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The Aftermath: What They're Saying...

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Time to see what others are saying about the Dolphins' most recent loss.

BLAME THE DEFENSE
The Herald's Armando Salguero writes in his latest column that it's the defense's fault that this team is 0-3.  Here's what he says:

On a day the Dolphins offense scored its most points since 2005, the defense that was once elite should have grabbed the Jets by the throat and squeezed until something popped.

But after three weeks in which Jason Taylor and Co. have yet to play one good game, it is Miami's defensive bubble that apparently has burst.

''Our offense goes out and puts up 28 points, we should win,'' defensive end Vonnie Holliday said. ``Without a doubt we should win the game. I can't describe it except to say it's frustrating. It's discouraging.''

How else to describe a unit on which cornerback Will Allen and safety Renaldo Hill have such a violent you-take-him, I-got-him argument after a New York touchdown, that they have to be restrained on the sideline to keep a fight from breaking out?

How else to describe a unit whose only signature player -- Taylor -- had more offside penalties (three) than solo tackles (2), and none of those stops was a sack or caused lost yardage.

''I didn't get to the quarterback,'' Taylor said afterward. ``I suck right now. It's as simple as that. So there. There's your headline.''

The headline on this game is actually more depressing than that because it's not just about Jason Taylor's struggles. It's about an entire defense's troubles. Once-proud, once good enough to save Miami from its anemic offense, this defense now cannot make a play to get off the field.

That is why the Jets converted 62 percent of their 13 third-down plays Sunday.

The Miami defense is simply bad right now, and the proof is in that New York's offense actually looked proficient. That's saying something because the Jets had to wait to play the Dolphins before they could score a first-quarter touchdown. They had to wait to see Miami on the schedule to finally score a rushing touchdown.

Ouch.  These comments hurt because they are true.  I said in my recap post that I blame the defense for that loss yesterday and it's clear I won't be the only one saying that.  And I don't want to hear about the absence of Zach Thomas being the reason.  Sure, he might have helped.  But even when Zach played the past 2 weeks, they still couldn't stop the run or make any crucial stops on 3rd down.  It's painful.  Very, very painful right now.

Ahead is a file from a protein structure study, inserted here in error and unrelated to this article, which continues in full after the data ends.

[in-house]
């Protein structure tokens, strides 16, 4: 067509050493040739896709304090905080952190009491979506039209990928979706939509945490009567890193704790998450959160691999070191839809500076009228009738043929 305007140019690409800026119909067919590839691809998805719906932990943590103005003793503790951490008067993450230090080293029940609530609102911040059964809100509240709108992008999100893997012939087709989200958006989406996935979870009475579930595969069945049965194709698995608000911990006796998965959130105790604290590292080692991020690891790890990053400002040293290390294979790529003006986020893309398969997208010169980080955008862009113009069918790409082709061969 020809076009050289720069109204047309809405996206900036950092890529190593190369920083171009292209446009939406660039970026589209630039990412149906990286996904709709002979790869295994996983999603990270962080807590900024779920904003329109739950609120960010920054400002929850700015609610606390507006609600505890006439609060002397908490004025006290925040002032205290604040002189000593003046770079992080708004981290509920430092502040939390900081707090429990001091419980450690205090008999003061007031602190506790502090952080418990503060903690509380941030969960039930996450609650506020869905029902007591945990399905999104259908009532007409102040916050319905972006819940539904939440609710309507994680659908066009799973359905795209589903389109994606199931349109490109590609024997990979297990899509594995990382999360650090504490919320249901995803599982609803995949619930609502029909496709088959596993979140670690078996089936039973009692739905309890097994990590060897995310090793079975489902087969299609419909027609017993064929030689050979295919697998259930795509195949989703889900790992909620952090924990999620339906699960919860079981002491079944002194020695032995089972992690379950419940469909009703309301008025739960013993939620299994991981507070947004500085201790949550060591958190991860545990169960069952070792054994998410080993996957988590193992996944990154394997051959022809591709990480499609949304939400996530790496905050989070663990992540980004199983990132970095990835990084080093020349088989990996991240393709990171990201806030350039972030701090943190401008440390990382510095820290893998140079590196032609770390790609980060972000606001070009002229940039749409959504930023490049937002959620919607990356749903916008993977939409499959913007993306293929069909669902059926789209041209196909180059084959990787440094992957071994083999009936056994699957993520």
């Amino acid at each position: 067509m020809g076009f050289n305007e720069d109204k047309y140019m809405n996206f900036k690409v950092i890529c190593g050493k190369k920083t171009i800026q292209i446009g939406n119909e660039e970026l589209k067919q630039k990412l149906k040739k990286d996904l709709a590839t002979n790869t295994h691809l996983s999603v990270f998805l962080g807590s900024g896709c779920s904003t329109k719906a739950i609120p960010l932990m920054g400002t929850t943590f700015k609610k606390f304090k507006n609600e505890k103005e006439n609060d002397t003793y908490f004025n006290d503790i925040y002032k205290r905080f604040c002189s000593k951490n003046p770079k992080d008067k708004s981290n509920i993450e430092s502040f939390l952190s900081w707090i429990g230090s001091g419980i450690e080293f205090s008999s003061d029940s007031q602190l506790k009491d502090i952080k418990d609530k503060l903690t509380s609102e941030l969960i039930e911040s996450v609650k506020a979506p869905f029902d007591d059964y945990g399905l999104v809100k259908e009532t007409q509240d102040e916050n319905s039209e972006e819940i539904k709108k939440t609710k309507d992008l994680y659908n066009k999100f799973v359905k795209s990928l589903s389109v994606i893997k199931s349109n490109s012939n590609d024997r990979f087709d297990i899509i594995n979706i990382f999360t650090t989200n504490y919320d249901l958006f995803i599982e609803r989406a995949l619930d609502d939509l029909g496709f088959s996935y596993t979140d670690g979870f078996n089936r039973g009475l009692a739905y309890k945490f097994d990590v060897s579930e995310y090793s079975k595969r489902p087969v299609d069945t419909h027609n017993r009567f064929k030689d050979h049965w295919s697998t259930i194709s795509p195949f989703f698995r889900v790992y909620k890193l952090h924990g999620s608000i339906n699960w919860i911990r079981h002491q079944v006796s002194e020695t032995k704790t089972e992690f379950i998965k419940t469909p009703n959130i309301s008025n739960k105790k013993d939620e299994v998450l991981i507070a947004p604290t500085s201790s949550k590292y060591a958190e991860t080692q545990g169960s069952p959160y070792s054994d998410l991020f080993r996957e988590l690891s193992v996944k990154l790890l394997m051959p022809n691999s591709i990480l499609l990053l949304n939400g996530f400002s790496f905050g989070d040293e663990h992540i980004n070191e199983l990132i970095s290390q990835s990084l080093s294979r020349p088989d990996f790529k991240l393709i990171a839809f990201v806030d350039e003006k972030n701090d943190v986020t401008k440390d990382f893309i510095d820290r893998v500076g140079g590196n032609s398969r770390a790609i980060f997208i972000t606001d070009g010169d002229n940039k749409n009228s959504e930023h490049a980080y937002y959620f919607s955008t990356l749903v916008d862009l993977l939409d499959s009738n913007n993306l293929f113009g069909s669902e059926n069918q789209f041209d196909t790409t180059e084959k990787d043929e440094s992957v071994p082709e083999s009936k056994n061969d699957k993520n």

SPECIAL TEAMS & COACHING
The Sun-Sentinel's David Hyde, on the other hand, was blaming the special teams unit and coaching staff for the loss to the Jets.  Here's what Hyde writes:

Too dumb for win No. 1.

Too scared, actually.

That's what Leon Washington's teammates were coming up to him and saying after Dolphins coach Cam Cameron ordered squib kickoffs in the second quarter. That was so the Jets' backup returner couldn't run back a second touchdown.

"See how they're thinking?" New York Jets players were asking Washington.

"They're scared of you!"

"You're in their heads!"

It's one thing to lose, as the Dolphins did again Sunday, as they're capable of any Sunday. But either you trust your team or you don't. You either go down swinging or you don't.

You either believe that players can do what they're paid to do, especially on something as basic as special teams. Or you risk watching an afternoon swing on silliness. That's what happened in Sunday's 31-28 loss to the Jets.

For the second consecutive week, it was special teams blunders that chased away a good chance. Jason Allen contributed a holding penalty on a punt that negated a 27-yard return by Ted Ginn Jr. A timeout that could have been gold at the end was wasted before an easy Jets field goal.

The big mistake, the one that led to something even bigger, came when Washington returned a kickoff 98 yards to put the Jets ahead 14-7.

So that was bad play. But this was worse thinking: Squibbing two ensuing kickoffs to keep Washington from touching the ball. Washington is a nice player. But he's not even the Jets' regular kickoff returner. All-Pro Justin Miller is hurt.

You're kicking scared of him?

Ok, he makes a valid point.  It was clear that Cam was scared of Washington after the killer kick return in which the kicker was the only one to get a hand on him.  But that isn't why the Dolphins lost.  It didn't help that the Jets got some good field position because of the squibb kicks, but let's be real for a moment.  Good field position doesn't guarantee points.  Instead, it was the defense not being able to stop a Jets offense that isn't that good.  That's why the Dolphins lost and I think most of you will agree.

BROWN IS SPECIAL
I figured I'd end this post with a positive quote.  On ESPNews' Hotlist, analyst and former NFL receiver Quadry Ismail said, "You know, Ronnie Brown is something special."  He went on to talk about how he needs to get enough carries because he's clearly a back that gets better as he gets more touches.  He also said something along the lines of Brown being a top back in this league for many years if he can just stay involved in the offense and that will come down to Cam and the coaching staff.